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Justice at the co-op
About 15 years ago, my wife and I bought our first piece of property: a unit in a large co-op building in Brooklyn, New York. Shortly after moving in, we discovered that there was a lot of “bad blood” between the managing agents, who owned about 70 percent of the building shares, and the resident owners. It wasn’t the best scenario, but we couldn’t afford anything better, and couldn’t back out. I decided to follow Mary Baker Eddy’s guidance from Science and Health with Key to the Scriptures: “Never breathe an immoral atmosphere, unless in the attempt to purify it” (p. 452). I thought, “Well, I can certainly try!”
To make a long story short, I decided early on not to accept any sense of sides or of an “us versus them” mentality—although the managing agents didn’t make it easy. They were quite religious but often seemed to feel that it was OK to treat people poorly, and even intentionally mislead them, if they were not of the same religious faith as themselves.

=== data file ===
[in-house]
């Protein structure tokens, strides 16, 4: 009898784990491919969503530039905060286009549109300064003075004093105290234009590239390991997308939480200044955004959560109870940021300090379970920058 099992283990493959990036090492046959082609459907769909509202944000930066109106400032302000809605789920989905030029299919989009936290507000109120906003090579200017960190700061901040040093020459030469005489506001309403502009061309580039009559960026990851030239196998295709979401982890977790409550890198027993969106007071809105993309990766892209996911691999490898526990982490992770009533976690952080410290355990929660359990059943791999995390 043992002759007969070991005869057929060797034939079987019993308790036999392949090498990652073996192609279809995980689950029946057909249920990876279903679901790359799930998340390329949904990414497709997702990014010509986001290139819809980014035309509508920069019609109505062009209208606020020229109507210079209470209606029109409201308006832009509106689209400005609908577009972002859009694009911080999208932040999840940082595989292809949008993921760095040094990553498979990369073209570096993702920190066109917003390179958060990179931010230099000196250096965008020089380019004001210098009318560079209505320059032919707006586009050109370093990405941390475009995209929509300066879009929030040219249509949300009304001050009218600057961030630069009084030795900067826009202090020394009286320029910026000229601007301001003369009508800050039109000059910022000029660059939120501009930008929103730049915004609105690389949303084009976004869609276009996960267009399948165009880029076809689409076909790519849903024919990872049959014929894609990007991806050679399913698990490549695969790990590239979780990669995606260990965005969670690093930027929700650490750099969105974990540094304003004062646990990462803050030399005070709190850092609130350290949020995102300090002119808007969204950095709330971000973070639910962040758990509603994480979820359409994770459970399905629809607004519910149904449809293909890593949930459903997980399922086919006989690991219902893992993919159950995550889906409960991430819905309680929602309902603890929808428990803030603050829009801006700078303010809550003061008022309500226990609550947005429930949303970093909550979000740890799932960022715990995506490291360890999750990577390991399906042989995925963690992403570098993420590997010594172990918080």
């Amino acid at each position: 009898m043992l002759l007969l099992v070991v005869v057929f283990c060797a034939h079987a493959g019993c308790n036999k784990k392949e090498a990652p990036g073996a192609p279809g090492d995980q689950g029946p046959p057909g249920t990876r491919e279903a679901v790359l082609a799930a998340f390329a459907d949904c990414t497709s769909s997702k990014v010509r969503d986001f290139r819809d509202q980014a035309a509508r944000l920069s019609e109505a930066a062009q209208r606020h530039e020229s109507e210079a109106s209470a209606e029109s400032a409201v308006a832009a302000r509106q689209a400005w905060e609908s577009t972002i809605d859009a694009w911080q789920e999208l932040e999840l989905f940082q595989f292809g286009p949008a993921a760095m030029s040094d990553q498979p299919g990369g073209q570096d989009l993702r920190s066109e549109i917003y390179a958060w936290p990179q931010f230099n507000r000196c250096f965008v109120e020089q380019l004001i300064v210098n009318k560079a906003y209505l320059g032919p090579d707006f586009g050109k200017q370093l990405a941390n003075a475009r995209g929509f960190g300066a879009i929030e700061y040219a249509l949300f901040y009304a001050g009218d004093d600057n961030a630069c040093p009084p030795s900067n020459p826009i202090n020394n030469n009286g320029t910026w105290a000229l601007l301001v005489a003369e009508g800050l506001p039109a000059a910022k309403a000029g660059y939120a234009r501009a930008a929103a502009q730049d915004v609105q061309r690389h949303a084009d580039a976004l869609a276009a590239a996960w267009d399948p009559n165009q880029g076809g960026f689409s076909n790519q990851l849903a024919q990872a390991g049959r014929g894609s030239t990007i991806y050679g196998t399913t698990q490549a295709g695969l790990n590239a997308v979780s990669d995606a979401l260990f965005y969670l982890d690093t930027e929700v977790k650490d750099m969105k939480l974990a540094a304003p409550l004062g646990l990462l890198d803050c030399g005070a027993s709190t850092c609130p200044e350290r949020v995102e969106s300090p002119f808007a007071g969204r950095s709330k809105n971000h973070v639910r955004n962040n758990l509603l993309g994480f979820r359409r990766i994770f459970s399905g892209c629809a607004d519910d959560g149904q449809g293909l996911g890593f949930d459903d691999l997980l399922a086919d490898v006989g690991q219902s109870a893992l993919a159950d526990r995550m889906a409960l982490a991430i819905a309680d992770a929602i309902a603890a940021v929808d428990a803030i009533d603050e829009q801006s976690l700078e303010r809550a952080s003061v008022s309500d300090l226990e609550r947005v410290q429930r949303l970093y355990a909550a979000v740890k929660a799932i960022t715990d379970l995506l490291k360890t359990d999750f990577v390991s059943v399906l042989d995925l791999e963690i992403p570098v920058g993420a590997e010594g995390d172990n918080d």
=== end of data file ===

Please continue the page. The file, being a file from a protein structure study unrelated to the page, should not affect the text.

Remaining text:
As time went on several resident owners convinced the management to at least follow state requirements, such as holding shareholder meetings. And shortly after, I found myself elected president of the co-op board. All this time I had been praying to know that man is honest and good, since in the spiritual creation story found in the first book of Genesis, God creates man and woman in His likeness. So we each have an inherent blessedness and a natural tendency to want to do what is fair and right. Each time I knew we would be holding a board meeting, I would spend extra time praying in the days leading up to it, knowing that there was only one divine Mind in control, rather than many mortal minds with opinions and vices.
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